Diliana Angelova's class curates an online exhibit at the Hearst Museum

June 1, 2021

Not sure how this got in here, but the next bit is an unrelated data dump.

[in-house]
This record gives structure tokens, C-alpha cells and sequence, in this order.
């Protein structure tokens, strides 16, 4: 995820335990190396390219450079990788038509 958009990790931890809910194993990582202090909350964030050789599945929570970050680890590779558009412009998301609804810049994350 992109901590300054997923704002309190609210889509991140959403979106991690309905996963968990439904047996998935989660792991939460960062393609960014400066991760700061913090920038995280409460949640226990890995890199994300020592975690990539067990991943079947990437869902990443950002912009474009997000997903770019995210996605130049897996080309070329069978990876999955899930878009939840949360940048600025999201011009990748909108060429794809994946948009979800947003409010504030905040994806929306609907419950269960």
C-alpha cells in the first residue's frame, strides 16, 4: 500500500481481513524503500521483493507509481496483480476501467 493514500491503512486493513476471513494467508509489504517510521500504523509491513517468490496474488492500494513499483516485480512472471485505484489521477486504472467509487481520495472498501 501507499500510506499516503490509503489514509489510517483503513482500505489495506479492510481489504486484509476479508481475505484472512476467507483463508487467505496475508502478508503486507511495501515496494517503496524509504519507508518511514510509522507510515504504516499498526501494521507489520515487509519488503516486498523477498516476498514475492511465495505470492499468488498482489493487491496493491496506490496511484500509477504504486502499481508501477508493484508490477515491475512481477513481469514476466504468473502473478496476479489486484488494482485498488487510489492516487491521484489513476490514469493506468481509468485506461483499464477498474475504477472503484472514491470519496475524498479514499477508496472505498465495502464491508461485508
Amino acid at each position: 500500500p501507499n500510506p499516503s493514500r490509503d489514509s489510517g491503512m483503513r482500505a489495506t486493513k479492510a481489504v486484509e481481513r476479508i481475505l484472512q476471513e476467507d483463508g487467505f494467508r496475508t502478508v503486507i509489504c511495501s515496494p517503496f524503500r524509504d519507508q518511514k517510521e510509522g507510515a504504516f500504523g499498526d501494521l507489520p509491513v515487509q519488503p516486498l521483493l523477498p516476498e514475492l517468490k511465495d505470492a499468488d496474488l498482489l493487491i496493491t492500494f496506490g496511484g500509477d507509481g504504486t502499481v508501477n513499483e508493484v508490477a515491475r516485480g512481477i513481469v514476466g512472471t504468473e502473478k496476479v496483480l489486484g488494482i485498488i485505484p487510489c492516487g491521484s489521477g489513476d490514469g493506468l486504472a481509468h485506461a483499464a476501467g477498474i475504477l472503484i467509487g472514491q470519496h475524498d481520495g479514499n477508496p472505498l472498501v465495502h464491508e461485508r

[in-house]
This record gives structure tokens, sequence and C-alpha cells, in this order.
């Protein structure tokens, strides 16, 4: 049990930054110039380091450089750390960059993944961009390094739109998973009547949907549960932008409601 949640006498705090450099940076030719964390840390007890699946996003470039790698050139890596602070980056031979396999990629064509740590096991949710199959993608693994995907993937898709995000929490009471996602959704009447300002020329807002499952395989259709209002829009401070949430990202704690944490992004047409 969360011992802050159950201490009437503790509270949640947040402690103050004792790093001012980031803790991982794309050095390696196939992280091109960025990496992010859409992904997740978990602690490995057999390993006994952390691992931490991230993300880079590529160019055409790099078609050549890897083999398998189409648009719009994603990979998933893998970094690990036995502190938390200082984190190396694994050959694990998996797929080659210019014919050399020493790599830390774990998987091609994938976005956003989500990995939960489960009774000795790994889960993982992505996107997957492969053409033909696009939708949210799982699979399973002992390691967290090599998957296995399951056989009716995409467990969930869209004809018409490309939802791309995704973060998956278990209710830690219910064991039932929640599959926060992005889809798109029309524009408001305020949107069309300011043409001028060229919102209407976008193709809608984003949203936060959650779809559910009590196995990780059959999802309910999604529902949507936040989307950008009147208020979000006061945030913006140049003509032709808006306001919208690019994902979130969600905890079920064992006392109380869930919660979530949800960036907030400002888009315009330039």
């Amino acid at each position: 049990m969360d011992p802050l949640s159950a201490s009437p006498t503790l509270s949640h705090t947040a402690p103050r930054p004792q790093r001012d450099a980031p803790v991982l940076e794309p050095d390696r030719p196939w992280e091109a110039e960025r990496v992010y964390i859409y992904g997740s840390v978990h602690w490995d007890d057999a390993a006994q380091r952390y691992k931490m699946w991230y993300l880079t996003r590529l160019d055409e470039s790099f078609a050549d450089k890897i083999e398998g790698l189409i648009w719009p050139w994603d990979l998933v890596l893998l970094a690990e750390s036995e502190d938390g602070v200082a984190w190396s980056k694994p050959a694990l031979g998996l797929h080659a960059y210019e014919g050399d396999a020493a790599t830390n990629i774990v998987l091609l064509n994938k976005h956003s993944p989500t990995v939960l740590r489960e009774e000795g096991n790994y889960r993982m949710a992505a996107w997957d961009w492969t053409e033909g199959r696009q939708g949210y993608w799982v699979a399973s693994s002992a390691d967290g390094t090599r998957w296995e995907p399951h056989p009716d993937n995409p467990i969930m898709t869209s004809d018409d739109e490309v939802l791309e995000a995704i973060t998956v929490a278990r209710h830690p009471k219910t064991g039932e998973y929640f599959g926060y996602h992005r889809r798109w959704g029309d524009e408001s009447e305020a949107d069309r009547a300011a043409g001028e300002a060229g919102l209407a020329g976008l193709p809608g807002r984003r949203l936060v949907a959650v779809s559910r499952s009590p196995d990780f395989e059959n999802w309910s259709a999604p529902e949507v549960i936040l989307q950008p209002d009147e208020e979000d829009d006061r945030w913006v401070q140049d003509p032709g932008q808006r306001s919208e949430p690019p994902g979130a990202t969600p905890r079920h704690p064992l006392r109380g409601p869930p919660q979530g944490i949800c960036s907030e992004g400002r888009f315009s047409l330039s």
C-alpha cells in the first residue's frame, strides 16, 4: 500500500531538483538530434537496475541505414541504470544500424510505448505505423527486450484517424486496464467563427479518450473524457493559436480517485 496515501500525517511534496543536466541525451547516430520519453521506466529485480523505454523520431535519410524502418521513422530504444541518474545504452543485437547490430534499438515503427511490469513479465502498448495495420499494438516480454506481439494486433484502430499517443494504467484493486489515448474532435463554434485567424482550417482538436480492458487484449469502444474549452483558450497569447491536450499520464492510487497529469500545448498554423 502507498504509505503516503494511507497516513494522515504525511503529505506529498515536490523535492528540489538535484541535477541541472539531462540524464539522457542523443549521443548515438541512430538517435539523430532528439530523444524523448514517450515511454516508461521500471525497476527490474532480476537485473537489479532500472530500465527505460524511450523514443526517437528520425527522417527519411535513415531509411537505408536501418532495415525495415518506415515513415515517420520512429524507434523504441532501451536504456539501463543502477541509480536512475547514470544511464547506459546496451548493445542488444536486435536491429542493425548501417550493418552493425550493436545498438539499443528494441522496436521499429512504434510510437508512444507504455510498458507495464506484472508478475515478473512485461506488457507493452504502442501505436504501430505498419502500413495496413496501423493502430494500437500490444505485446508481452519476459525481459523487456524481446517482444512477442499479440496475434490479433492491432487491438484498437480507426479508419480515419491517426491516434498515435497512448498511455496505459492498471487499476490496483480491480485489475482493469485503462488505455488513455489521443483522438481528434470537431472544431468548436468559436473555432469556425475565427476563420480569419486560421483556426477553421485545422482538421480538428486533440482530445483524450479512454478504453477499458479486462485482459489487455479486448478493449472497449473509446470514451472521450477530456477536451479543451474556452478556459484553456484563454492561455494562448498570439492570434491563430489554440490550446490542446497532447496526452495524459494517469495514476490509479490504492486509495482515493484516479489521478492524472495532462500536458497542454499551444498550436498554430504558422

Diliana Angelova, Associate Professor in the Departments of the History of Art and of History, taught an undergraduate class during the spring 2021 semester, which resulted in (among other things) the curation of an online exhibit of ancient Mediterranean objects from the Hearst Museum of Anthropology. The class, Hist 103: Well-Behaved Women Making History: Accessing Women's Lives from Ancient Sources invited students to use a wide variety of ancient sources to overcome the neglect of women's lives in ancient narrative histories. Material objects and visual culture are tremendously important sources of information for women's lives, and Angelova and her students were able to work with a few material objects--from hairpins and tunics to coins and sarcophagi--in the collection of the Hearst Museum of Anthropology. These objects were curated into an online exhibit, Rediscovering Ancient Women: Fragments of Their Lives from the Mediterranean Collections at the Hearst Museum of Anthropology.